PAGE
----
This barrier will ensure that over time the lignins in the hardbord will not interact with the ground or your paints. Each of our grounds whether it be the acrylic gesso on Gessobord or our clay-coated grounds for Claybord smooth, Textured Claybord, and Pastelbord are non-yellowing and have been created to give the artist a variety of surface options to choose from. These grounds are carefully "poured on" to the surface and dried to ensure excellent adhesion with the sealing layer.

Our sealing process along with our acid-free coatings gives artists painting on Ampersand’s wood panels the assurance that their work will be around for a long time. We realize that in these short paragraphs we couldn’t cover everything, so please give us a call if you have any further questions – 1-800-822-1939.

Hardboard-Physical Properties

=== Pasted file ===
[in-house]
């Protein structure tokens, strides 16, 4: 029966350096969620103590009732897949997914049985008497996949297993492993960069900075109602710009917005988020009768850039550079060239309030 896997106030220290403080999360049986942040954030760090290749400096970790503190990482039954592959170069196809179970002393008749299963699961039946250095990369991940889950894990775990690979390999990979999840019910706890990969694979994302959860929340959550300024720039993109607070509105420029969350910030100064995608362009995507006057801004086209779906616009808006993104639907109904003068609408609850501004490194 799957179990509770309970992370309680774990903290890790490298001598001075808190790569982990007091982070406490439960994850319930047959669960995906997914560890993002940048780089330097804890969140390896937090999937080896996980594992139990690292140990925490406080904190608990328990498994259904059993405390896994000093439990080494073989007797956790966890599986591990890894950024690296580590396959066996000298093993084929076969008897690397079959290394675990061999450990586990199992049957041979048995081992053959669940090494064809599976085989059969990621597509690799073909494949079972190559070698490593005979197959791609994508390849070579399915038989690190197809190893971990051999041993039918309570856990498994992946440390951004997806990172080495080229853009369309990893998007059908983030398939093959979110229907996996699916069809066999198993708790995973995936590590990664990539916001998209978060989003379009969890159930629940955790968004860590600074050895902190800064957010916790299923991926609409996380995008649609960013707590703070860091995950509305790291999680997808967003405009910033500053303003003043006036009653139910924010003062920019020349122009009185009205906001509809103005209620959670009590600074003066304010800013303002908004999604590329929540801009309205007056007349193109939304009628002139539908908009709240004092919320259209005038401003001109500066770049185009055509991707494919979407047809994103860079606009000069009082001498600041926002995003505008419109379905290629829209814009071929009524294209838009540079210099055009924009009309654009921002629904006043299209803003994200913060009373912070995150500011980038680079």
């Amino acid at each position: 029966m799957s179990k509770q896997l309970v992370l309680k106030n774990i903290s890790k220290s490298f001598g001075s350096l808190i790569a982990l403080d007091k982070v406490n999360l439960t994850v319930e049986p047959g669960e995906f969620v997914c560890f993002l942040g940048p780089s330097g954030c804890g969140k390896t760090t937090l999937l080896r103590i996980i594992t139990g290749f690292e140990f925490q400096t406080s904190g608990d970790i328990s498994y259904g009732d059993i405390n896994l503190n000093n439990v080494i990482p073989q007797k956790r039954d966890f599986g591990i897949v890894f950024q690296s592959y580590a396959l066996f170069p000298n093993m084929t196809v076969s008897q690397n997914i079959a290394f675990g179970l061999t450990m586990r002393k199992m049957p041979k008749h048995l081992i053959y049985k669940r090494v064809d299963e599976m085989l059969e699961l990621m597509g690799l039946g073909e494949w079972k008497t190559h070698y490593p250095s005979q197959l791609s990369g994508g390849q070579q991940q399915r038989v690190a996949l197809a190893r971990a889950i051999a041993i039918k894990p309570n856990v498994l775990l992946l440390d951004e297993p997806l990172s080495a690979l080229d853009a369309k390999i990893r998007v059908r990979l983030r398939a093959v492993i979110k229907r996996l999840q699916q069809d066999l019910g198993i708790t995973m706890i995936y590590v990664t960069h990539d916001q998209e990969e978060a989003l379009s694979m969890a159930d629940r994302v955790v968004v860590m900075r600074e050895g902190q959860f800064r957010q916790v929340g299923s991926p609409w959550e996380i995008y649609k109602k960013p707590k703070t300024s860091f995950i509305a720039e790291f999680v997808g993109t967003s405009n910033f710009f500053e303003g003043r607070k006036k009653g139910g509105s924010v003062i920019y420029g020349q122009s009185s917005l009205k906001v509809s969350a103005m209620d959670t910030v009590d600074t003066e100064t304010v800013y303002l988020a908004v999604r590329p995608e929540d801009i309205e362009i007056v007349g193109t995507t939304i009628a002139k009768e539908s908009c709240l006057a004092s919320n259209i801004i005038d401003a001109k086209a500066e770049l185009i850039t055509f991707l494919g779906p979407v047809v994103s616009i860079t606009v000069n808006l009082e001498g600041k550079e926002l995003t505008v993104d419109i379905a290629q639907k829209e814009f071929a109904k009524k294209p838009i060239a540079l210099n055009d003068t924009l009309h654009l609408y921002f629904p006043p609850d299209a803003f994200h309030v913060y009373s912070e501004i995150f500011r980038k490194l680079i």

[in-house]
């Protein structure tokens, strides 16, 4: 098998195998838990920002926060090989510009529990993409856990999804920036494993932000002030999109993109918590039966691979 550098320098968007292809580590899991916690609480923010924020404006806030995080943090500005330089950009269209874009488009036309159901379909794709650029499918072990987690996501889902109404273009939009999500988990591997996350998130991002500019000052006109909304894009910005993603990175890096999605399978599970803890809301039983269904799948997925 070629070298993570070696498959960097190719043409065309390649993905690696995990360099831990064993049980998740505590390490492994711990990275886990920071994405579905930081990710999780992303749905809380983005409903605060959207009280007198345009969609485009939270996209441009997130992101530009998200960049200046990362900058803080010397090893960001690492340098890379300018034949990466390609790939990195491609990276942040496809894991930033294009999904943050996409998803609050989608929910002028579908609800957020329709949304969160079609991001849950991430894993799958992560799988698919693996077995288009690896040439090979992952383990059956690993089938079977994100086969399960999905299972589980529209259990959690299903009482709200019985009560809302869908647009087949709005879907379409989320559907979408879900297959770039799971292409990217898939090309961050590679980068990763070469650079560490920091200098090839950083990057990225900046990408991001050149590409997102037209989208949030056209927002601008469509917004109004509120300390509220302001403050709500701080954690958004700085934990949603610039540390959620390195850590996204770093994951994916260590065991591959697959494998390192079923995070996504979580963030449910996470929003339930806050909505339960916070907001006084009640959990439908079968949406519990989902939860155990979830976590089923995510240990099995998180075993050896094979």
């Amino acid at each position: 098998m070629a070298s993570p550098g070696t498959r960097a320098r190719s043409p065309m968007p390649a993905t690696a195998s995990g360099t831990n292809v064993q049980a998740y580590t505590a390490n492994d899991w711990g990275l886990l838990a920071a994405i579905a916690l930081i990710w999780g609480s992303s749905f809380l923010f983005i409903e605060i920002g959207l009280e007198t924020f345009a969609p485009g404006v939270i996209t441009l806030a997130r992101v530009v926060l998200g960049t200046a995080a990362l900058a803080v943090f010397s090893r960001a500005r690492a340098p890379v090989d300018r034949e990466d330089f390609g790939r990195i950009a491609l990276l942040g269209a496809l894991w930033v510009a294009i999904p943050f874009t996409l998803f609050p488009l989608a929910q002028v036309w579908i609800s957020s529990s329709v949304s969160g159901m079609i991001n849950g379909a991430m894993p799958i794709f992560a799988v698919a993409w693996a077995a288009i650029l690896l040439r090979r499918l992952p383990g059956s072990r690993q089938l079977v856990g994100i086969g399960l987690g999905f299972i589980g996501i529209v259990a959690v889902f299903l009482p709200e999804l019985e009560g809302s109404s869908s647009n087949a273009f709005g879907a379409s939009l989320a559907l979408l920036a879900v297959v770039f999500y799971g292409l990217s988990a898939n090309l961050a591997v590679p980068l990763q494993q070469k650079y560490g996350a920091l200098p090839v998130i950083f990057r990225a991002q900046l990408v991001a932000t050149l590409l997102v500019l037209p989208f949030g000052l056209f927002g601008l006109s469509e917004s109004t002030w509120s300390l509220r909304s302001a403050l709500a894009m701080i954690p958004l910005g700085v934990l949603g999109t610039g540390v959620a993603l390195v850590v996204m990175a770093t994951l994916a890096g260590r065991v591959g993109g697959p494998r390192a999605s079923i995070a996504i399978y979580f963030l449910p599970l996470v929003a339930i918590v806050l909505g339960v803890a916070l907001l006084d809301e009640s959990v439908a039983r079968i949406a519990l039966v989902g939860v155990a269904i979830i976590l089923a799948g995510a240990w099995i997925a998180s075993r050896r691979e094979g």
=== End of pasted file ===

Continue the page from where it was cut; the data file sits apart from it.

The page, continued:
The physical properties of any hardboard are primarily dependent upon the wood furnished, the degree and uniformity of defiberation, the ability to properly form the wet mat at economical production speeds, the density to which the mat can be consolidated in the hot press and the degree of heat treatment after consolidation. Manufacturers have a varying degree of choice with respect to finished properties, depending upon their physical location and mill facilities.

Ampersand’s source for hardboard holds a prominent position in the hardboard industry. A number of wood species are available, making it possible to select the species according to specific property requirements of the end product. Slow-growth aspen produces clean, strong, highly-uniform fibers for our S2S hardboard. A fine fiber slush overlay provides S2S with an extra smooth surface for finishing. By fusing special additives into the cellulosic structure, they have developed a high water resistant board while maintaining the high quality finishing properties.